Why you should try in-hand showing with your horse or pony

Posted by K Admin on


There are many reasons why you may like to try in-hand showing with your horse or pony. It is a great experience for them whatever their age, for example if they’re inexperienced under saddle; in-hand showing is useful to maintain showground exposure if the horse is not being competed under saddle for a veterinary reason; and while clearly being a fun way to try a new horsey experience, in-hand showing is also a great way for a non-riding handler to enjoy the family horse or pony.

In hand showing _ credit Michaela HuntingtonLike most equestrian competitions, most of us will want to be competitive in the show-ring, so it is worth putting in the homework to make your travelling and entry costs and other investments worthwhile!

(Photo credit to Michaela Huntington).

Luckily there are in-hand showing classes for many breeds and types of equine, from formal classes run under the auspices of the British Show Horse Association (BSHA), the British Show Pony Society (BSPS) and the British Skewbald and Piebald Association (BSPA), to fun classes at your local unaffiliated horse show. You will find a range of young and breeding horse classes, show hunter, show hack and riding horse classes, many native breed options, as well as miniature and veteran divisions and even fancy dress.

Here’s what the judges may be looking for, in an in-hand show horse or pony:

  1. Nice self-carriage and a forward going action. The horse or pony should be willing to walk - the handler mustn’t be dragging him! - and the equine should ideally carry itself well, as if he were under saddle. (The judges will take into account the type of class, of course.)

  2. A cohesive pairing of human and horse. The handler, even if they’re a non-horsey family member, should practise their own walk (on both sides of the horse). The hand nearest the horse should hold the lead-rein firmly but not restrictively, while loose or flappy rein ends should be held tidily. Think of quietly pushing the horse forward encouragingly, rather than pulling them forward. Stay at the shoulder!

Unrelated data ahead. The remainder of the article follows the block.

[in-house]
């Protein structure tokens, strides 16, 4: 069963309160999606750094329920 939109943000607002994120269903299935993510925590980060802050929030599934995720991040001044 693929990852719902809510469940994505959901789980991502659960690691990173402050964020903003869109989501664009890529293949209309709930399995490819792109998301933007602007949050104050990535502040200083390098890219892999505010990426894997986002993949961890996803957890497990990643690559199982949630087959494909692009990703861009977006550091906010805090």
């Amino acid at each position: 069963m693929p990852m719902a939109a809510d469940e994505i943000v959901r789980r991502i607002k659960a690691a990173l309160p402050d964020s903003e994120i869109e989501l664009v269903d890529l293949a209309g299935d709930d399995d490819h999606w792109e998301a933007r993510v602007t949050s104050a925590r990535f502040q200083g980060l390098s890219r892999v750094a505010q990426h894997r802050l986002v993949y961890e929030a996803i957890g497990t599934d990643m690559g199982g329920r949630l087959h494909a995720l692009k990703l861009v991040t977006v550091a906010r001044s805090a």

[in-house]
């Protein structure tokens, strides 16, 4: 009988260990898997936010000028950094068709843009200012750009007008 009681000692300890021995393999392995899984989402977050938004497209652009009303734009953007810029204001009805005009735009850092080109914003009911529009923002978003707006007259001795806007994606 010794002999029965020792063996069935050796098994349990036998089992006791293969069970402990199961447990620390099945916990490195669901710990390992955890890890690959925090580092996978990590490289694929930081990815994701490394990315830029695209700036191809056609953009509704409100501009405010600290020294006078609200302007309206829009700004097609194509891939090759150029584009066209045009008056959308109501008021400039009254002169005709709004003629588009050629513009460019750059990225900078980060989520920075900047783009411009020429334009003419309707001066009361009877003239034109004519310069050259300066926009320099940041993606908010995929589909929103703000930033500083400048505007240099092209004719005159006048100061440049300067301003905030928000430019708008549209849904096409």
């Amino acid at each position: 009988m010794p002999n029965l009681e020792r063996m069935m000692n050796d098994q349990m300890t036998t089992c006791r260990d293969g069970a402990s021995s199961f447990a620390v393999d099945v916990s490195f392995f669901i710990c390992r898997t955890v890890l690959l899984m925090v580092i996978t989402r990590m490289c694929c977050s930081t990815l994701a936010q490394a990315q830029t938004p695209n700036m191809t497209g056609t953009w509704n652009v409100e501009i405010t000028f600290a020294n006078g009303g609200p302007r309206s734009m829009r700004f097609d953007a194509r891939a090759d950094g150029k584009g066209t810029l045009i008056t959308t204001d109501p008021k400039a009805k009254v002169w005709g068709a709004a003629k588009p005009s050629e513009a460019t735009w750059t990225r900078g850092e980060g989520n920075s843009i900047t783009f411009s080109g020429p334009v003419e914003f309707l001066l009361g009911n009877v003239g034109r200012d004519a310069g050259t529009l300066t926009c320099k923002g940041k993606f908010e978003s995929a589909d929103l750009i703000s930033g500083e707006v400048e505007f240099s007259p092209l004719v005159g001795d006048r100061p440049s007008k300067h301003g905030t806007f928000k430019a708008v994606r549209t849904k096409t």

3. A non-spooky horse or pony. The show-ring environment is fraught with spooks - flapping tents, loose ponies, scary flower arrangements and the like - so practise de-spooking at home by leading the horse or pony through small spaces (e.g. plastic barrels or jumping blocks); utilising pieces of astro-turf to ride or lead over; tying flappy coats to the arena fence, and placing potted flower arrangements in the arena. Pat and praise the horse or pony when he goes forward quietly.

    Michelle Spooner in hand showing

  4. Relaxed standing. A fidgeting horse or pony is annoying for both judge and handler. Biting and chewing the lead rein is a no-no. This is generally achieved through practise at home; anxiety feed supplements can also help the horse to relax. (Above photo credited to Michelle Spooner).

  5. A straight, forward-going trot. You will probably be asked to trot up the horse or pony, which again you will have practised - don’t restrict the animal’s head, and practise walking and trotting the horse or pony in straight lines, away from the guidance of the arena fence. Initially using a ‘channel’ of ground poles to trot through may help. Practise an understated verbal command, e.g. ‘Tr-ot!’

  6. A smart appearance. The handler generally wears tidy, light-coloured trousers with jopdhpur-type boots, a shirt and tie, and coat or waistcoat. Gloves and helmet are advised. Watch some classes first or search online for what to wear for the class you have in mind.

  7. For the horse, choose a smart bridle, ideally together with a ‘Newmarket’ chain, and/or leather lead-rein. If you’re entering riding pony, hack or riding horse classes, you will see more coloured or ‘fancy’ browbands; a plain browband is more commonly seen in hunter pony, sports horse and hunter classes. Something like our Plain Hunter Bridle is always popular - it has a plain browband and the traditional, wider noseband that judges favour on a heavier equine head. If you like a fancier browband, try the Heritage Show Bridle with its gorgeous plaited browband and wide hunter-style noseband.

    A similar product if your horse’s head is a little finer than a hunter is the Show Stitch Heritage Hunter Bridle, with a slimmer noseband featuring discreet stitching, and a plaited browband.

    If your show horse is very fine, for example an Arab, you may prefer the Equicraft Rolled Leather Bridle to show off the horse or pony’s head - we also have a lovely new Plaited In Hand Bridle (left), with a plaited browband and plain, narrow noseband.




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  • Would you be able to do an I hand bridle for a section b in rolled leather in tan many thanks

    Tony Naldrett on

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